Dolomites Diary Day 6
40,634 steps

The Tre Cime di Lavaredo are a particularly iconic series of peaks in the Dolomites. We had found a hike which promised to be nine and a half hours of pretty intense climbs and pretty intense scenery in equal parts. We had slowly trained ourselves up for it throughout the week, gradually increasing the length and difficulty of our hikes (1, 2, 3 and 4) and taking a strategically planned rest day to avoid exhaustion.

So what did we do on the eve of our hike, after all our careful planning? Have a BBQ until late into the night, with plenty of alcohol to boot.

Needless to say, our extra-early wake up call was difficult. We rose groggily with slightly sore heads and set about making a carb-loading breakfast to end all carb-loading breakfasts ready for the hike ahead. The remnants of the night before's potato salad were squashed down into a giant patty and fried up. Eggs were soft-boiled and served with the rest of the soft seeded bread and lashings of butter and marmite. Nutella was slathered on bread rolls until we couldn't manage another bite.

We bundled into the car and set off. As we drove, the mountains along the road stood like pale ghosts in the silvery morning light. I began to feel slightly nervous about the hike ahead of us; with a steep climb of 7km in length and 1km in elevation, I was bound to drop far behind the others. Besides which, I'd begun to feel a slight twinge in my knee even when walking along the flat or around the apartment - but it was too late to turn back now.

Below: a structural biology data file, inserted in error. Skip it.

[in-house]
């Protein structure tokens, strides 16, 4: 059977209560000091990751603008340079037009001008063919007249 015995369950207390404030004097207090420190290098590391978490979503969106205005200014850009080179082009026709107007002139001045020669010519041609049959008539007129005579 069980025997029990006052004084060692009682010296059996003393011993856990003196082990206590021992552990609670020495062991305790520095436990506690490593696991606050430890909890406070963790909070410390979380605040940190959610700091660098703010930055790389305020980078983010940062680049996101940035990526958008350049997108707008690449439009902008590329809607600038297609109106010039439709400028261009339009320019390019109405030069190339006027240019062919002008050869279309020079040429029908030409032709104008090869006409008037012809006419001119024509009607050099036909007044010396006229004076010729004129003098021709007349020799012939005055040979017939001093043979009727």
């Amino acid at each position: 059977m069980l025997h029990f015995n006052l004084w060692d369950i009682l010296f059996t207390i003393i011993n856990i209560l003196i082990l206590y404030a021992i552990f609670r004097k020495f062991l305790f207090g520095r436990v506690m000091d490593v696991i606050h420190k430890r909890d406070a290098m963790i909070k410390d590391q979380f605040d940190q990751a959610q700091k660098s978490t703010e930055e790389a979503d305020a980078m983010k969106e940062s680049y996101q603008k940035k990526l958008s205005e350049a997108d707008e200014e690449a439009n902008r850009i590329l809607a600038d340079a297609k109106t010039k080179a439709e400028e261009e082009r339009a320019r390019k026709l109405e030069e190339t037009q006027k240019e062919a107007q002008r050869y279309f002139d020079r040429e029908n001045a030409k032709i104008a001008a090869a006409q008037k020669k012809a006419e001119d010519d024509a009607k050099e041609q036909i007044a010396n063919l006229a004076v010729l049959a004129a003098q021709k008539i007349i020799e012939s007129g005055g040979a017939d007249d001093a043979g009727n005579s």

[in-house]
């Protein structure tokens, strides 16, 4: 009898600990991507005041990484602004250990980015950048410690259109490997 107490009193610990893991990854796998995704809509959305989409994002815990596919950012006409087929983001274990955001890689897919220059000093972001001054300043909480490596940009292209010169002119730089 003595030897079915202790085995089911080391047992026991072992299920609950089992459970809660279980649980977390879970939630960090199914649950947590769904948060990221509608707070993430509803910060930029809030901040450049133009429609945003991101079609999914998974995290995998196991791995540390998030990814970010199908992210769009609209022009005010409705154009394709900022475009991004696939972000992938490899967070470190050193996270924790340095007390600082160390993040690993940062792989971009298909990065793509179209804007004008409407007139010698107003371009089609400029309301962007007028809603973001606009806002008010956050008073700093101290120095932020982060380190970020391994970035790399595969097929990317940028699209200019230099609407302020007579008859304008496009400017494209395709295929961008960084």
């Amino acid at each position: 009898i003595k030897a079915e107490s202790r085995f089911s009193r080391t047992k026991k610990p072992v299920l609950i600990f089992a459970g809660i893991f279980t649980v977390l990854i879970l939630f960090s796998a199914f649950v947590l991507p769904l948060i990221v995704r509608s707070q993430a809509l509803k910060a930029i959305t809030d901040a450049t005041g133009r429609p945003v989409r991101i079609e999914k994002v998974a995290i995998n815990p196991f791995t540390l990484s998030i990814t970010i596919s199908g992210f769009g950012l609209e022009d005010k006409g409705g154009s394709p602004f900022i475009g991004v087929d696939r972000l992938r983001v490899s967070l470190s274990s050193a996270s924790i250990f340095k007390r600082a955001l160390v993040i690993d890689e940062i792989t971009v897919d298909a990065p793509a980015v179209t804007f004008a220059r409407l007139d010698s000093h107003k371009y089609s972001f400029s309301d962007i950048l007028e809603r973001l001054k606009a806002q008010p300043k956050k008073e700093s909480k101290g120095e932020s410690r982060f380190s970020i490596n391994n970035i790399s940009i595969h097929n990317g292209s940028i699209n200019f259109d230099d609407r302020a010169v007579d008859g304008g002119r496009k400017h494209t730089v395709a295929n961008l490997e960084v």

The walk started off surprisingly gently despite what the elevation profile for the hike had suggested. For the first 20 minutes or so, we followed a river that meandered through a wooded valley and passed a couple of hotels. And then the real climbing began.

I was almost expecting something close to a vertical climb considering all the hype in the lead-up. However the gradient didn't really turn out to be any worse than what we had been used to. What was worse was the sun. It swamped us in heat and made every step upwards an extra effort amongst the sparse shadows on the trail, which we huddled in gratefully whenever we came their way. As we marched on, still slightly hungover, I quickly fell behind as predicted. To overcome the extreme feeling of oxygen deprivation, I did what I should have done at the start of the week and unhooked my sports bra. The difference in my ability to walk afterwards was incredible. 

(If anyone knows of a decent sports bra that keeps your puppies in place without simultaneously suffocating you, please let me know. I seem to have to choose between support and breathing and I'd quite like both when it comes to exercising).

I also started to mentally replay the first Harry Potter film in my head to distract myself from the effort but I got lost after the sorting hat. Eventually the punishing switchbacks ended and we came onto a gentler incline - but there was still no sign of our end goal. And then suddenly, there they were, peeking over the hillside at us.